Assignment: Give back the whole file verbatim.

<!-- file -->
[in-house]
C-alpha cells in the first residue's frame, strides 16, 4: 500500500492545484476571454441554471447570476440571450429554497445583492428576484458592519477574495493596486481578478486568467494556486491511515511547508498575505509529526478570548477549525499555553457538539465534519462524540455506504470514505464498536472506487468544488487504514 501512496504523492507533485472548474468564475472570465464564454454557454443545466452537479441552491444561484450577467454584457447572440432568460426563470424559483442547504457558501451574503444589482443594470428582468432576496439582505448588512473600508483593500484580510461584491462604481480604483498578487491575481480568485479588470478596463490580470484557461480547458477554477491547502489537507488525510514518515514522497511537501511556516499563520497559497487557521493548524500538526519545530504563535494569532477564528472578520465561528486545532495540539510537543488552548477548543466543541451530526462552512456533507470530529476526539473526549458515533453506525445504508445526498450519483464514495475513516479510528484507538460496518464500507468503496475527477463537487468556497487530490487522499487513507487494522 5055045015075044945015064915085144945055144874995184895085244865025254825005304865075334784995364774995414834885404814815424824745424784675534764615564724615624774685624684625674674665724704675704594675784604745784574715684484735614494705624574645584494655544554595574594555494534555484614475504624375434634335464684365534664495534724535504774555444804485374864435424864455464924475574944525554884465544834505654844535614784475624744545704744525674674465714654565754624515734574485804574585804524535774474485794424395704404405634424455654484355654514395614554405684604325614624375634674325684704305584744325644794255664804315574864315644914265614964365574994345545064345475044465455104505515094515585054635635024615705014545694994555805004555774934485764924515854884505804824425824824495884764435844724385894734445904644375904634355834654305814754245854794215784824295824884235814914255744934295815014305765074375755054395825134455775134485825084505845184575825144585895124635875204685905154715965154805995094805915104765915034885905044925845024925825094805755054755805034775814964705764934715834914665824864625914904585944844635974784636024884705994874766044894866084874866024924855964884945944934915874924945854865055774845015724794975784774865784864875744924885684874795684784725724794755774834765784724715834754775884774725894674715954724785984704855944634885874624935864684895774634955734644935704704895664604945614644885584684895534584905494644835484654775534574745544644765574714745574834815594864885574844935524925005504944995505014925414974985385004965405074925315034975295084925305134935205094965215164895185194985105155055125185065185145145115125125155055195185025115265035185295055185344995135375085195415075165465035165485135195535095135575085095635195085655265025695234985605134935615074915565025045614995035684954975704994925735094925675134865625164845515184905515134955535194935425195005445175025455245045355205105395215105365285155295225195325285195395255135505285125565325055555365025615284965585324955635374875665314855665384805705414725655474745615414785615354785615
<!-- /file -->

[in-house]
C-alpha cells in the first residue's frame, strides 16, 4: 500500500492545484476571454441554471447570476440571450429554497445583492428576484458592519477574495493596486481578478486568467494556486491511515511547508498575505509529526478570548477549525499555553457538539465534519462524540455506504470514505464498536472506487468544488487504514 501512496504523492507533485472548474468564475472570465464564454454557454443545466452537479441552491444561484450577467454584457447572440432568460426563470424559483442547504457558501451574503444589482443594470428582468432576496439582505448588512473600508483593500484580510461584491462604481480604483498578487491575481480568485479588470478596463490580470484557461480547458477554477491547502489537507488525510514518515514522497511537501511556516499563520497559497487557521493548524500538526519545530504563535494569532477564528472578520465561528486545532495540539510537543488552548477548543466543541451530526462552512456533507470530529476526539473526549458515533453506525445504508445526498450519483464514495475513516479510528484507538460496518464500507468503496475527477463537487468556497487530490487522499487513507487494522 5055045015075044945015064915085144945055144874995184895085244865025254825005304865075334784995364774995414834885404814815424824745424784675534764615564724615624774685624684625674674665724704675704594675784604745784574715684484735614494705624574645584494655544554595574594555494534555484614475504624375434634335464684365534664495534724535504774555444804485374864435424864455464924475574944525554884465544834505654844535614784475624744545704744525674674465714654565754624515734574485804574585804524535774474485794424395704404405634424455654484355654514395614554405684604325614624375634674325684704305584744325644794255664804315574864315644914265614964365574994345545064345475044465455104505515094515585054635635024615705014545694994555805004555774934485764924515854884505804824425824824495884764435844724385894734445904644375904634355834654305814754245854794215784824295824884235814914255744934295815014305765074375755054395825134455775134485825084505845184575825144585895124635875204685905154715965154805995094805915104765915034885905044925845024925825094805755054755805034775814964705764934715834914665824864625914904585944844635974784636024884705994874766044894866084874866024924855964884945944934915874924945854865055774845015724794975784774865784864875744924885684874795684784725724794755774834765784724715834754775884774725894674715954724785984704855944634885874624935864684895774634955734644935704704895664604945614644885584684895534584905494644835484654775534574745544644765574714745574834815594864885574844935524925005504944995505014925414974985385004965405074925315034975295084925305134935205094965215164895185194985105155055125185065185145145115125125155055195185025115265035185295055185344995135375085195415075165465035165485135195535095135575085095635195085655265025695234985605134935615074915565025045614995035684954975704994925735094925675134865625164845515184905515134955535194935425195005445175025455245045355205105395215105365285155295225195325285195395255135505285125565325055555365025615284965585324955635374875665314855665384805705414725655474745615414785615354785615